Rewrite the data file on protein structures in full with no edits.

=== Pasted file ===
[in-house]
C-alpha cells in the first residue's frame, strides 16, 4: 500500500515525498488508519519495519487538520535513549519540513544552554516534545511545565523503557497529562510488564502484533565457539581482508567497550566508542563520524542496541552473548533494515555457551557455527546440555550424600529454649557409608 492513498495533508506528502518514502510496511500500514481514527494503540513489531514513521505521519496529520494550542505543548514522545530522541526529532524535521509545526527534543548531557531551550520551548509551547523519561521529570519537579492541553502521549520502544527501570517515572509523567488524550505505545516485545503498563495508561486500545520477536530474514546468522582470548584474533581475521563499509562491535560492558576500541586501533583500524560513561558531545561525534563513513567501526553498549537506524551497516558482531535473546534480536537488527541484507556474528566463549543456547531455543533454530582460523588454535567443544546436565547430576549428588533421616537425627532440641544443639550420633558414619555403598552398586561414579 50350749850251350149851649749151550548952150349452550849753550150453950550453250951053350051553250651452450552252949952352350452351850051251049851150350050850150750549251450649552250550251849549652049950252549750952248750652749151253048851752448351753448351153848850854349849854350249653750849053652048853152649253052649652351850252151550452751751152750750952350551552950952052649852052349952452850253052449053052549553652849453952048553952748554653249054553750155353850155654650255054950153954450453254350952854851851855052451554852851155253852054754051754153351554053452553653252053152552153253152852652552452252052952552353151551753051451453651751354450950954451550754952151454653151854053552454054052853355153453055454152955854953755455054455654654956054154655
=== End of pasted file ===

[in-house]
C-alpha cells in the first residue's frame, strides 16, 4: 500500500515525498488508519519495519487538520535513549519540513544552554516534545511545565523503557497529562510488564502484533565457539581482508567497550566508542563520524542496541552473548533494515555457551557455527546440555550424600529454649557409608 492513498495533508506528502518514502510496511500500514481514527494503540513489531514513521505521519496529520494550542505543548514522545530522541526529532524535521509545526527534543548531557531551550520551548509551547523519561521529570519537579492541553502521549520502544527501570517515572509523567488524550505505545516485545503498563495508561486500545520477536530474514546468522582470548584474533581475521563499509562491535560492558576500541586501533583500524560513561558531545561525534563513513567501526553498549537506524551497516558482531535473546534480536537488527541484507556474528566463549543456547531455543533454530582460523588454535567443544546436565547430576549428588533421616537425627532440641544443639550420633558414619555403598552398586561414579 50350749850251350149851649749151550548952150349452550849753550150453950550453250951053350051553250651452450552252949952352350452351850051251049851150350050850150750549251450649552250550251849549652049950252549750952248750652749151253048851752448351753448351153848850854349849854350249653750849053652048853152649253052649652351850252151550452751751152750750952350551552950952052649852052349952452850253052449053052549553652849453952048553952748554653249054553750155353850155654650255054950153954450453254350952854851851855052451554852851155253852054754051754153351554053452553653252053152552153253152852652552452252052952552353151551753051451453651751354450950954451550754952151454653151854053552454054052853355153453055454152955854953755455054455654654956054154655